Vacation Book Haul


Today I was technically on vacation from the law mines.  I say technically because there was a brief Bankruptcy hearing in Urbana, Illinois that I had to cover.  However, that allowed me to have Pepperoni Pizza at Poppa Del’s in Champaign, the best pizza in the known universe, and then I dropped in at the FriendShop Bookstore in the Lower Level of the Champaign Library.  They have over 20,000 volumes and have lots of new treasures every time I stop by, which is about once a month.  Go here to their website.  Here is what I picked up today for thirty-two bucks:

  1. Albert Einstein, Albrech Folsing, (1997)-His revolutionary contribution to physics makes Einstein’s life worthy of study, but he is also fascinating as a born “aginner” never comfortable with any of the groups who laid claim to him.
  2. Edward IV, Charles Ross, (1974)-The War of the Roses are given a glamorous patina by Shakespeare.  Actually they were a fairly squalid dynastic quarrel, resembling in many ways a murderous backhills feud stretching over decades.  Having said that Edward IV was a soldier of no mean talent, and for much of his reign he gave England the best government that England had known since Henry V.  Now remembered almost solely as the father of the young princes murdered by his brother, Richard III, Edward deserves to be recalled for more than that sad fact.
  3. The Reign of King Henry VI, Ralph A. Griffiths, (1981)-The man whose ineptitude led to the War of the Roses, Henry VI is an argument against hereditary monarchy, just as his brilliant father’s reign showed heredity monarchy at its best.
  4. King Edward III, Michael Packe, (1983)-The man who started the Hundred Years War, Edward established an enmity between the English and the French that persisted until World War I, almost six centuries after his time.  There have been abler kings of England, but few more colorful.
  5. Armies of Heaven:  The First Crusade and the Quest for Apocalypse, Jay Rubenstein, (2011)-I generally buy any book I find on the Crusades.  Most of them I find unsatisfactory to one extent or another.  The scholarship necessary to do justice to the Crusades is daunting.  We will see how this book measures up.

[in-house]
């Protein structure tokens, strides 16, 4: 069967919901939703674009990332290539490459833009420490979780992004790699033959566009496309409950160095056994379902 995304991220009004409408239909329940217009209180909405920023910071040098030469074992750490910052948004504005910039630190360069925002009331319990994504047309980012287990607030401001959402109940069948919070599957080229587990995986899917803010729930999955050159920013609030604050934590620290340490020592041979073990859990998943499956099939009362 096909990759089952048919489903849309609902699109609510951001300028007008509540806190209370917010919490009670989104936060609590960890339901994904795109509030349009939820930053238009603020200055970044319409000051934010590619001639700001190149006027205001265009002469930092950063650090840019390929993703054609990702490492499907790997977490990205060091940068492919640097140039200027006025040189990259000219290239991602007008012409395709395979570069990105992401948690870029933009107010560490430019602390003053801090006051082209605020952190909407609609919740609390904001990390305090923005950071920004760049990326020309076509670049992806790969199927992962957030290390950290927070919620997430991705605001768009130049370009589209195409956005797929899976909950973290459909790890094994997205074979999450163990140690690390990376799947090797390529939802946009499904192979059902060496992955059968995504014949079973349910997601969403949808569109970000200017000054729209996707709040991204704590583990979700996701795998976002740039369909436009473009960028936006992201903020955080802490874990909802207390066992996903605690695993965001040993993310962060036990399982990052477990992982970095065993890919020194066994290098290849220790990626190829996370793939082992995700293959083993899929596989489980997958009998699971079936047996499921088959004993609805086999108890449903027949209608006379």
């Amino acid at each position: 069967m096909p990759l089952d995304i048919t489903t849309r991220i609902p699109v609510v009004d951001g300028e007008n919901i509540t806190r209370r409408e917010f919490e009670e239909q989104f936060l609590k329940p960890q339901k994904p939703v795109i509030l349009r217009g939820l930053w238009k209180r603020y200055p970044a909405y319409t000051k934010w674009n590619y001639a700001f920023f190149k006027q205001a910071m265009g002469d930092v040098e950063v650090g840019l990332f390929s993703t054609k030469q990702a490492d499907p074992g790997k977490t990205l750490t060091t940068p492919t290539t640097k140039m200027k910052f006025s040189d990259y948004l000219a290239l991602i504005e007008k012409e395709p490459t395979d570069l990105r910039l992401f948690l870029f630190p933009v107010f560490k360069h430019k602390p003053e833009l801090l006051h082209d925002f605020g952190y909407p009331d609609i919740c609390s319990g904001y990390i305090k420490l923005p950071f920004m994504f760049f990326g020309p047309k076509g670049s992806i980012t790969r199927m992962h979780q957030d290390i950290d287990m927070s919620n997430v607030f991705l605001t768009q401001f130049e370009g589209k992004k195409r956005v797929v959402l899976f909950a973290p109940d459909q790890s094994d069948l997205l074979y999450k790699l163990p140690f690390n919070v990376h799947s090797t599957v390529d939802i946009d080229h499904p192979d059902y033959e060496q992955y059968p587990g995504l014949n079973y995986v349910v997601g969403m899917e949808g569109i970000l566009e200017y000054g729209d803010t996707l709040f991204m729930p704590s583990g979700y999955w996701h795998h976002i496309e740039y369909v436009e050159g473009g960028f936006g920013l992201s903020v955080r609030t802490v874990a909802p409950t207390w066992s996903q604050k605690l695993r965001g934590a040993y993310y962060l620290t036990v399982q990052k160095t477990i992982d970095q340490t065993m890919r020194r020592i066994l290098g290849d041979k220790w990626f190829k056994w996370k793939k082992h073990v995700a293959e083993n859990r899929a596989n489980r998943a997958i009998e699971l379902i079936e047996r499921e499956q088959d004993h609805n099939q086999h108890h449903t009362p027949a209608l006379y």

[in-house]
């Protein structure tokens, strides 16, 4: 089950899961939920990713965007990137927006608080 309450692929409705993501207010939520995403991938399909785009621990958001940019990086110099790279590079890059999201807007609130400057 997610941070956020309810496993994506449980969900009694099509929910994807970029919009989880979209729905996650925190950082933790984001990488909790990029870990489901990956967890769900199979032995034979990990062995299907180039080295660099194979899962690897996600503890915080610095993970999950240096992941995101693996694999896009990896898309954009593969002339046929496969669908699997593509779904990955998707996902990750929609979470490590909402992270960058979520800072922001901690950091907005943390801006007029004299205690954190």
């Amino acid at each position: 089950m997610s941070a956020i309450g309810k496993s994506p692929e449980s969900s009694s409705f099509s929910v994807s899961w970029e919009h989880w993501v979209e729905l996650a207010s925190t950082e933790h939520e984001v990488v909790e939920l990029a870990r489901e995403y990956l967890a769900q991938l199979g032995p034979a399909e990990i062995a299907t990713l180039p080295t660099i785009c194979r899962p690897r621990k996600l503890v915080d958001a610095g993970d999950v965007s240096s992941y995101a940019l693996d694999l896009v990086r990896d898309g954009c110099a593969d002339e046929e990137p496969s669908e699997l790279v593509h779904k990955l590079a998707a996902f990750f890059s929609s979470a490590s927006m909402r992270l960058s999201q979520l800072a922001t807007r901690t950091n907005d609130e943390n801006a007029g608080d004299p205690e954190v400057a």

6. In Relief of Gordon, editor Adrian Preston, (1970) -General Lord Wolseley was the fixit man for the British Army during much of the reign of Queen Victoria, snatching victory from the jaws of military ineptitude that was a strong feature of the British Army, inept commanders relying on the courage of the Tommys to win out in the end.  There was nothing inept about Wolseley.  It is therefore ironic that his last command was a failure.  This book is an edited version of his campaign journal of his failed effort, 1884-1885, to relieve Chinese Gordon, that odd mixture of general and messiah, at Khartoum.  Gilbert and Sullivan poked fun at Wolseley in their  Major General Song.  Wolseley took it with good humor and would often sing the song.
  7. The Young T. E. Lawrence, Anthony Sattin, (2014)-A different Lawrence seems to leap out of each of his biographies, not helped by the fact that Lawrence throughout his life lied constantly about himself, and was so adept at transforming himself, I wonder if he eventually lost touch with who he really was.
  8. The Union Soldier in Battle: Enduring the Ordeal of Combat, Earl J. Hess (1997)-Hess did an excellent volume on myths and realities of the rifled musket in the Civil War so I am looking forward to this.  With all the ink shed on the Late Unpleasantness it is interesting to recall how little deals with the experience of combat of the common soldiers in our bloodiest of wars.
  9. “A Government of Our Own”:  The Making of the Confederacy, William C. Davis, (1994)-The Confederacy knew almost no peace from its inception to its destruction.  It is therefore a tribute to the Founding Fathers of the Confederacy that they established a government that came close to success against very long odds.
  10. Insurgency and Counterinsurgency:  A Global History, Jeremy Black, (2016)-I have enjoyed other books by Mr. Black on war, although at 240 pages I am concerned this can only be a very cursory look at a very broad, and complicated topic.

More to explorer


  1. Sounds like a good haul.

    Jonathan Riley-Smith, John France, and Christopher Tyerman on the crusades. Though I expect you already knew that.

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